Blog Media & Marketing

Quick Take: Google AMP And The Ongoing Issue Of Inflated Metrics

Photo of Zach Fuller
by Zach Fuller

Google’s Accelerated Mobile Pages has allegedly been inflating the traffic metrics of its publishing clients. The service was launched last year in a bid to compete with Facebook’s Instant Articles, with both being sold to publishers as a method of increasing content traffic. The traffic is increased by speeding up loading times on mobile web pages and removing much of the site’s advertising and cumbersome design elements that would otherwise appear on desktop browsers.

SEO consultant Christian Oliveira has raised issues with AMP, which counts Buzzfeed, The Daily Mail, CNN, The Guardian and Forbes as clients. Oliveira noticed that 1 user being directed through Google AMP was being counted as up to 4 unique users, significantly inflating the numbers for certain publishers. In the case of The Guardian, AMP has been supplying the news outlet with up to 60% of its total mobile traffic, way beyond the estimated average of 10%-15% that was benchmarked for the service by Define Media.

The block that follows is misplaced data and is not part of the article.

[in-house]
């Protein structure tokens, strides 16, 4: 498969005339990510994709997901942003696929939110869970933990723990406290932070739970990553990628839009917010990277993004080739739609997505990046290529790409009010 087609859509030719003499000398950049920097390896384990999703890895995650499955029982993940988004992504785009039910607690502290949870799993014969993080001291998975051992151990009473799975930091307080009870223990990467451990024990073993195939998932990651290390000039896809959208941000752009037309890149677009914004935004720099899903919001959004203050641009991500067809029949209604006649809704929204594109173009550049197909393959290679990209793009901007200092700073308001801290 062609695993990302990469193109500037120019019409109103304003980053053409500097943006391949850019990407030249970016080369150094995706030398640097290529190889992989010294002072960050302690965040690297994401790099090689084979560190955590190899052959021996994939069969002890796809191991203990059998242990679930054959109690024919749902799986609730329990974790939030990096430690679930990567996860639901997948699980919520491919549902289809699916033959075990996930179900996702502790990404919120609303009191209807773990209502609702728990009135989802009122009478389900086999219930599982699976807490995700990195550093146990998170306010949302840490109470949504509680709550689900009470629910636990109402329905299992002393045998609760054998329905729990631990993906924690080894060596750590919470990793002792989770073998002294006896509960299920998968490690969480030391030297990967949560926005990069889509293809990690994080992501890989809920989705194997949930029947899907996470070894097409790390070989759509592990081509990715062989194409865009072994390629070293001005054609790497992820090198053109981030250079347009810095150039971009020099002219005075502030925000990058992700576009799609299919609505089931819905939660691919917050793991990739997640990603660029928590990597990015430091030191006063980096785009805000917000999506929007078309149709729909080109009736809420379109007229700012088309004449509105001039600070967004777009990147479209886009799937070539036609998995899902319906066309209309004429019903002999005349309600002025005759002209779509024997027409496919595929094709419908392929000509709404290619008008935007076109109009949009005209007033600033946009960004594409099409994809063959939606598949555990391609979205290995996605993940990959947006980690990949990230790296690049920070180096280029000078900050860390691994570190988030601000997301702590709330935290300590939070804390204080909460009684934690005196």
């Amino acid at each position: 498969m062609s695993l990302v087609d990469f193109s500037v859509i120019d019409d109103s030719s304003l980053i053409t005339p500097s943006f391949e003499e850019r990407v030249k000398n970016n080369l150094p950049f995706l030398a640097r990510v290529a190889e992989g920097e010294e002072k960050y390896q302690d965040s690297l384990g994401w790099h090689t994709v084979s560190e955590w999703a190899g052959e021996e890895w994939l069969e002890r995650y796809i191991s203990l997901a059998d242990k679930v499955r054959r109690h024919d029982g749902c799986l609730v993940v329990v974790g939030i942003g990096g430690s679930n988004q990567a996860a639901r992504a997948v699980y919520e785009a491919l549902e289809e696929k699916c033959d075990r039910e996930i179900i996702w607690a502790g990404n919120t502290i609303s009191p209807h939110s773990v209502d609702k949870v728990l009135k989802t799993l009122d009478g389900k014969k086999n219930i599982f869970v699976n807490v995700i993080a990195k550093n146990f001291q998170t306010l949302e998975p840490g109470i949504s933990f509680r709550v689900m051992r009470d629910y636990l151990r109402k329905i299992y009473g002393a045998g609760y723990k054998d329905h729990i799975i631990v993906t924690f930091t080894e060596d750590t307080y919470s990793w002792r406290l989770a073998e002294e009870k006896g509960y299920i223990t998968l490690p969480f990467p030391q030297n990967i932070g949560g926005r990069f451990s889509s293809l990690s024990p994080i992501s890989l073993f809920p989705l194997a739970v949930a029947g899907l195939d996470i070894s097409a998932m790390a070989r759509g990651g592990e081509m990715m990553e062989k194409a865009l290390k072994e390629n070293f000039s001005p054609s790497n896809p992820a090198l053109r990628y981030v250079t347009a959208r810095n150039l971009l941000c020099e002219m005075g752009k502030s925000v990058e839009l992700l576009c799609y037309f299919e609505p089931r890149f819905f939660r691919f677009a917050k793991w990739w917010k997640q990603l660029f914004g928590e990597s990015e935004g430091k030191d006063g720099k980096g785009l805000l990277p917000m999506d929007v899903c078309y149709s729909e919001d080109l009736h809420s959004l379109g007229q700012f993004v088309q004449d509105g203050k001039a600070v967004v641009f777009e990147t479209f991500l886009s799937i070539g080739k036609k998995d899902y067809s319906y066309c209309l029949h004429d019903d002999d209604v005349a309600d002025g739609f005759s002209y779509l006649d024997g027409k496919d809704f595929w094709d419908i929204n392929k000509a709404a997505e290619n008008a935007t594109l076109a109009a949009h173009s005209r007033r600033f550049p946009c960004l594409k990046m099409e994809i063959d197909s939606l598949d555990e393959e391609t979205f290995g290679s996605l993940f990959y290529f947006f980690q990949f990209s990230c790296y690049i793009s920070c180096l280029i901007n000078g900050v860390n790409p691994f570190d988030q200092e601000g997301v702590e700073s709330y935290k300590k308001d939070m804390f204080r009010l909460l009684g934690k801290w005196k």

What does this mean for publishers? Controversy over the reporting of metrics is not an issue exclusive to Google. Facebook have also received negative publicity for allegedly mis-reporting their ad metrics to publishers, prompting the company in February to commit to a full audit of their ad-metrics. This story tells us that publishers are becoming increasingly savvy to the influence that tech companies hold over their work. As we have discussed before with Facebook’s transition into taking responsibility for its media influence, Google too will likely be forced either by publishing pressure and/or regulatory intervention to begin taking more responsibility for such occurrences. The recent rise in digital subscriptions for both the NY Times and Washington Post indicates there is a real possiblilty for publishers to move away from the ad-supported click economy. If this shift does occur, they will remain beholden to the monetary framework of Google and Facebook.

The discussion around this post has not yet got started, be the first to add an opinion.


Add your comment